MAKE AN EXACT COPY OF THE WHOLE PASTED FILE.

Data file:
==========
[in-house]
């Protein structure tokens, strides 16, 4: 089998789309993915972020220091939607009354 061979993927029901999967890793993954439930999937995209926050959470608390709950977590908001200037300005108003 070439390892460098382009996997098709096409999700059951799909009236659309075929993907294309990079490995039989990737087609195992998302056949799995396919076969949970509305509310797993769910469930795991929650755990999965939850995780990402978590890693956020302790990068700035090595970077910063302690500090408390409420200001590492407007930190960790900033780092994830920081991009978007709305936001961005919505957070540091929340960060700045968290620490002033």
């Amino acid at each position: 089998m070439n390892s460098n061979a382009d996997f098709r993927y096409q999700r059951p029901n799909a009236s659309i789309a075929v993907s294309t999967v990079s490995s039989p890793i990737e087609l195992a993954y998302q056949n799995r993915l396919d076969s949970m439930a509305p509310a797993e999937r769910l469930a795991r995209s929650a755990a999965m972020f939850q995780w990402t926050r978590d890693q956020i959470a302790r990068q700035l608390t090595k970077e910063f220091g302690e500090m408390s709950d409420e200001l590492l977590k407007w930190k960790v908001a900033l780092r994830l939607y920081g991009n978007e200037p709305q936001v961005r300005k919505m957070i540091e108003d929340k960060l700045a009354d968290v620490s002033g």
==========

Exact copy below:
[in-house]
């Protein structure tokens, strides 16, 4: 089998789309993915972020220091939607009354 061979993927029901999967890793993954439930999937995209926050959470608390709950977590908001200037300005108003 070439390892460098382009996997098709096409999700059951799909009236659309075929993907294309990079490995039989990737087609195992998302056949799995396919076969949970509305509310797993769910469930795991929650755990999965939850995780990402978590890693956020302790990068700035090595970077910063302690500090408390409420200001590492407007930190960790900033780092994830920081991009978007709305936001961005919505957070540091929340960060700045968290620490002033």
């Amino acid at each position: 089998m070439n390892s460098n061979a382009d996997f098709r993927y096409q999700r059951p029901n799909a009236s659309i789309a075929v993907s294309t999967v990079s490995s039989p890793i990737e087609l195992a993954y998302q056949n799995r993915l396919d076969s949970m439930a509305p509310a797993e999937r769910l469930a795991r995209s929650a755990a999965m972020f939850q995780w990402t926050r978590d890693q956020i959470a302790r990068q700035l608390t090595k970077e910063f220091g302690e500090m408390s709950d409420e200001l590492l977590k407007w930190k960790v908001a900033l780092r994830l939607y920081g991009n978007e200037p709305q936001v961005r300005k919505m957070i540091e108003d929340k960060l700045a009354d968290v620490s002033g």